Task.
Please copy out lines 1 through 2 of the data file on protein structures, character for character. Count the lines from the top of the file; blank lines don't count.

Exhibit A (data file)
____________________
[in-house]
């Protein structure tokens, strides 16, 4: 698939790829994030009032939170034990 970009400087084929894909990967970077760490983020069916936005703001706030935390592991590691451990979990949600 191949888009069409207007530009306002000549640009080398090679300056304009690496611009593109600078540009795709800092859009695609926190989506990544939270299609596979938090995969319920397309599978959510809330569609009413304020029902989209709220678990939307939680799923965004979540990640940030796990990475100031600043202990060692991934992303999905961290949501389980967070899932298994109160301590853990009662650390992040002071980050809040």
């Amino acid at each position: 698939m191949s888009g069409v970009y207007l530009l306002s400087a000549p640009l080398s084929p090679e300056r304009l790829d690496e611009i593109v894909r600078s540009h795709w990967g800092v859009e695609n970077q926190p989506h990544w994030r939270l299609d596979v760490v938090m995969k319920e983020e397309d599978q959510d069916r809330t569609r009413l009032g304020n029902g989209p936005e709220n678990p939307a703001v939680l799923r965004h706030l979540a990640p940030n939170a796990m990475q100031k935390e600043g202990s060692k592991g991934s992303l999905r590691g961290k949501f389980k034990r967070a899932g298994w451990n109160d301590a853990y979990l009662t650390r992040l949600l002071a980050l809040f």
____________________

[in-house]
């Protein structure tokens, strides 16, 4: 698939790829994030009032939170034990 970009400087084929894909990967970077760490983020069916936005703001706030935390592991590691451990979990949600 191949888009069409207007530009306002000549640009080398090679300056304009690496611009593109600078540009795709800092859009695609926190989506990544939270299609596979938090995969319920397309599978959510809330569609009413304020029902989209709220678990939307939680799923965004979540990640940030796990990475100031600043202990060692991934992303999905961290949501389980967070899932298994109160301590853990009662650390992040002071980050809040």